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The Hill Tribe Village of Ga Lae

December 4, 2012

As I mentioned in my recent post,  my town (Tambon) in northern Thailand is  home to 10,000 people of which 3000  belong to the Hmong hill tribe.  These people live in three small villages tucked away in the mountains surrounding the valley. They are some of the most interesting people I’ve met.

According to Wikipedia and some other Internet sources (mostly unreliable):

  • The Hmong are a diligent and independent people who are believed to have been the original inhabitants of the Yellow River valley in ancient China. The expansion of the neighboring Chinese from the north, (sorry Vivi) caused a disruption in the Hmong culture and forced them to migrate southwards to escape oppression and persecution. The futile efforts to establish themselves as an independent people apart from the expanding Chinese led to their mass exodus into Southeast Asia. From here, they made their way into what became Laos, Vietnam, Myanmar and Thailand.
  • The Hmong are now the second-largest hill tribe group and are sometimes referred to as Meo.  Among hill tribes, the Hmong are becoming well integrated into Thai society and are considered among the most successful. The current population of Hmong in Thailand is estimated to be roughly 151,080.
  • They are largely animistic and best known for their intricate embroidery. Known to be fiercely independent and with nomadic tendencies, they sided with communist rebels in Thailand in the 1970s, while the Hmong of Laos sided with the US during the Vietnam and Laos wars – both seeking self-determination.
  •  The Hmong live in houses that sit right on the ground, not on stilts as do some other hill tribes. For a long time the Hmong supported themselves by the cultivation of opium poppy. Most of the Hmong people have turned from opium growing, and are now seeking to market their exquisite needlework in order to supplement their income.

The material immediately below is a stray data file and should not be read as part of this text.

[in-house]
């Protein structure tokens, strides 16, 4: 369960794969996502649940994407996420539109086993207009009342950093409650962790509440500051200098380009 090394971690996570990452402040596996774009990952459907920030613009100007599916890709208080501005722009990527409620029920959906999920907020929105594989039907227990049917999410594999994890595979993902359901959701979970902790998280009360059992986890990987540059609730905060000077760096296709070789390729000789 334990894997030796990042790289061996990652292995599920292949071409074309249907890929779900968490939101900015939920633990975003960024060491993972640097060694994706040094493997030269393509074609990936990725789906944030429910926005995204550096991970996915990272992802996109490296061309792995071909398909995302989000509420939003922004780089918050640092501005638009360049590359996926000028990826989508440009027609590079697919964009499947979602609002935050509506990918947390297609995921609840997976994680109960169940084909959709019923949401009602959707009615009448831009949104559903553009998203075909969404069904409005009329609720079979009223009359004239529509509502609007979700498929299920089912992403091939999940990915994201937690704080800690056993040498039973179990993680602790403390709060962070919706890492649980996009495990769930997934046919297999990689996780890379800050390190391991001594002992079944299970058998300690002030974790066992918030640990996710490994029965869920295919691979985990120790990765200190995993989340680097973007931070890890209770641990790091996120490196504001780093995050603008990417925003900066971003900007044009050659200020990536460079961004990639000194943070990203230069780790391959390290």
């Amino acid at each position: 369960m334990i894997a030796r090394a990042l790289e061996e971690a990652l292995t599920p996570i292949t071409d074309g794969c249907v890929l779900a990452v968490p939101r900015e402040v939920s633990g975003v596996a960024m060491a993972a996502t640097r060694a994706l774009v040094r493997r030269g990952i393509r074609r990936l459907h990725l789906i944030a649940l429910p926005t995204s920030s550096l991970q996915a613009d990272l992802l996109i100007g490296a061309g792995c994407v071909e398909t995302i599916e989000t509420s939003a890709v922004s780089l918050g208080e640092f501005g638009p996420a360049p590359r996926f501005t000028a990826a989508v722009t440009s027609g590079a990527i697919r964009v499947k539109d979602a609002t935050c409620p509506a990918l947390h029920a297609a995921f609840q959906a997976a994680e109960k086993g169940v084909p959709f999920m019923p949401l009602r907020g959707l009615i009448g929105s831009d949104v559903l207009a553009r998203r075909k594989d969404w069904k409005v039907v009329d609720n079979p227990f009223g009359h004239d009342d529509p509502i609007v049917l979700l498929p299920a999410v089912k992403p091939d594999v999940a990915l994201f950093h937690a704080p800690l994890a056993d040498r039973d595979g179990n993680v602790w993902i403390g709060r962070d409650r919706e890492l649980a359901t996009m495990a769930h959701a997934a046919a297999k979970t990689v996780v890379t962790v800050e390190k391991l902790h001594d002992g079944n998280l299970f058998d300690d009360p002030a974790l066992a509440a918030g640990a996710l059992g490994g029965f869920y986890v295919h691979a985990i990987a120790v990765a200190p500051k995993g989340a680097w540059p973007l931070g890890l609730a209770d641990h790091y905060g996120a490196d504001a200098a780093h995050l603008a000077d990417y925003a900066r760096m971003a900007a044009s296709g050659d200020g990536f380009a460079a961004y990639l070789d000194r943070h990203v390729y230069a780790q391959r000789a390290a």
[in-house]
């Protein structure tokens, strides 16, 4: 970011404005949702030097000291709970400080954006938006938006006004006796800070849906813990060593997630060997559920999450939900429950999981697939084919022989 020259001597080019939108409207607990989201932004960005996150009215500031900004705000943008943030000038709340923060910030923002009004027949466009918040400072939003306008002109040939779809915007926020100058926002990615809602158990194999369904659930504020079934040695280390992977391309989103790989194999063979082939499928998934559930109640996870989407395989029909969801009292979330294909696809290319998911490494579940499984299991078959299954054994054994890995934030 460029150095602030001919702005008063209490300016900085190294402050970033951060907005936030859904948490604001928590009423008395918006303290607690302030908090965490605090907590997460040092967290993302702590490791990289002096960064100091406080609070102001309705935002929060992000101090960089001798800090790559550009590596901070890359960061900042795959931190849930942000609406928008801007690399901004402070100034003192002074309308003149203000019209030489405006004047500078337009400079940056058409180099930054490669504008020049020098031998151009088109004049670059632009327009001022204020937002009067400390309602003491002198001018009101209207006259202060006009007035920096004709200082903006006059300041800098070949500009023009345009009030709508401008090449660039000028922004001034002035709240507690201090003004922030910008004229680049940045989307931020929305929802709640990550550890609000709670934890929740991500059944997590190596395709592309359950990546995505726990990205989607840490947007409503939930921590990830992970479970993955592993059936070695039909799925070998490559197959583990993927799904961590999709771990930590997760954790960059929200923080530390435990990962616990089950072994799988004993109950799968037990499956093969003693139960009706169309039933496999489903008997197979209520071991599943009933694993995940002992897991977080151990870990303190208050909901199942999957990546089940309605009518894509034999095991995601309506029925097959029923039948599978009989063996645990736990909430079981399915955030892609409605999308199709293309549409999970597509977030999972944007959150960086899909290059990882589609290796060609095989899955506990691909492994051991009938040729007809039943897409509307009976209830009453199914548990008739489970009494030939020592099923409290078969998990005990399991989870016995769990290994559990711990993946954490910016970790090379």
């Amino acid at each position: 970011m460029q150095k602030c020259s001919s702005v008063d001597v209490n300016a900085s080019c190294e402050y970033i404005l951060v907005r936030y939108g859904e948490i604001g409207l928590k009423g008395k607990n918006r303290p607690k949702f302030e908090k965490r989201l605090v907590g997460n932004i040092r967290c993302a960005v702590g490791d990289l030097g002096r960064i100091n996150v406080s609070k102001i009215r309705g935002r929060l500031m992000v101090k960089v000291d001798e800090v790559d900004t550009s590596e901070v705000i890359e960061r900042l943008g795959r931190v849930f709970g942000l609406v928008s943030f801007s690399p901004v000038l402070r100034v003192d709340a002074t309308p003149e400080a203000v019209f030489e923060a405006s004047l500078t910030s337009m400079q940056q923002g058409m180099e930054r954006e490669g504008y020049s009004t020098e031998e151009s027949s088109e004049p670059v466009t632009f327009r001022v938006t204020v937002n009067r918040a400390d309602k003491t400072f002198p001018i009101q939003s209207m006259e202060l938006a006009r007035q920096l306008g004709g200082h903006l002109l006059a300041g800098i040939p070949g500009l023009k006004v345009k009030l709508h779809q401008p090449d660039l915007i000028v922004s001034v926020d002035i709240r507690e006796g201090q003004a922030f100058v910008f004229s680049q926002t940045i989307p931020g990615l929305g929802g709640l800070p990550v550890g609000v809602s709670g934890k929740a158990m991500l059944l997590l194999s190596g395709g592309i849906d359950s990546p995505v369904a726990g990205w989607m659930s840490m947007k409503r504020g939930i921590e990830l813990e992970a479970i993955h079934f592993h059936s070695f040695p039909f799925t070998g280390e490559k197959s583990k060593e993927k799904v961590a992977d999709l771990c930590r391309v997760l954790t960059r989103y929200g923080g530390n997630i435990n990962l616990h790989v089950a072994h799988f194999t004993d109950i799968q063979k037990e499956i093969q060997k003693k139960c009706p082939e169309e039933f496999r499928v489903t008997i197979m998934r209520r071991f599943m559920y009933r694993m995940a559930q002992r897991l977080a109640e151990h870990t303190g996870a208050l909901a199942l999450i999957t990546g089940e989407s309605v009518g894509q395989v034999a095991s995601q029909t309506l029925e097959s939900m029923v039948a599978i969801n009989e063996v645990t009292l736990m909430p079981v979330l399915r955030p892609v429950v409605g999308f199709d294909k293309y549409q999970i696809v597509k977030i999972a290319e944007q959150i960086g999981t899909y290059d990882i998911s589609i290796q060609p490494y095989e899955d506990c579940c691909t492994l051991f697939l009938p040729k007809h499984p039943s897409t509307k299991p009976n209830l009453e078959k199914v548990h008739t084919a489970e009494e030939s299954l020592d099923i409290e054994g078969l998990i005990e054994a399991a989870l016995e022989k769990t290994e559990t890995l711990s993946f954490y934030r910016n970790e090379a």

• Hmong women traditionally make clothing for their families from cotton or hemp. Their clothing is richly decorated with magnificent embroidery and silver jewelry. Blue Hmong women wear beautiful pleated skirts with bands of red, blue and white intricately embroidered. Jackets are of black satin, with wide orange and yellow embroidered cuffs and lapels. White Hmong women wear black baggy trousers with a long wide blue cummerbund. Their jackets are simple, with blue cuffs.
  • Hmong men make crossbows, musical instruments, and other items of wood, bamboo and rattan. Many of the men are also skilled in blacksmithing and gunsmithing.
  • The Hmong are strict animists, whose shamans use dramatic methods to contact the spirits.  They are much devoted to the sky spirit they believe has created their own ancient way of life.  Please note however that in my villages  there have been quite a  few converts to Christianity.

In late August 2012, my friend Tess McLoud and I were invited to spend the night in the Hill Tribe village of Ga Lae (pronounced Galay).  We slept on the floor of a small preschool as the guests of two preschool teachers, Kru Mon and Kru Hai.  Here is a slide show with the story of our visit.

Note:  To slow down the transition of each slide and read the captions, press the pause button and then press the right arrow to advance one at a time. 

This slideshow requires JavaScript.

2 Comments leave one →
  1. Vivi Xie permalink
    April 15, 2013 3:21 pm

    This reminds me of a lot of villiges in my home state 🙂

  2. December 31, 2013 9:21 am

    I think I have family in that village, well that and with the other Hmong folks in Vientiane.

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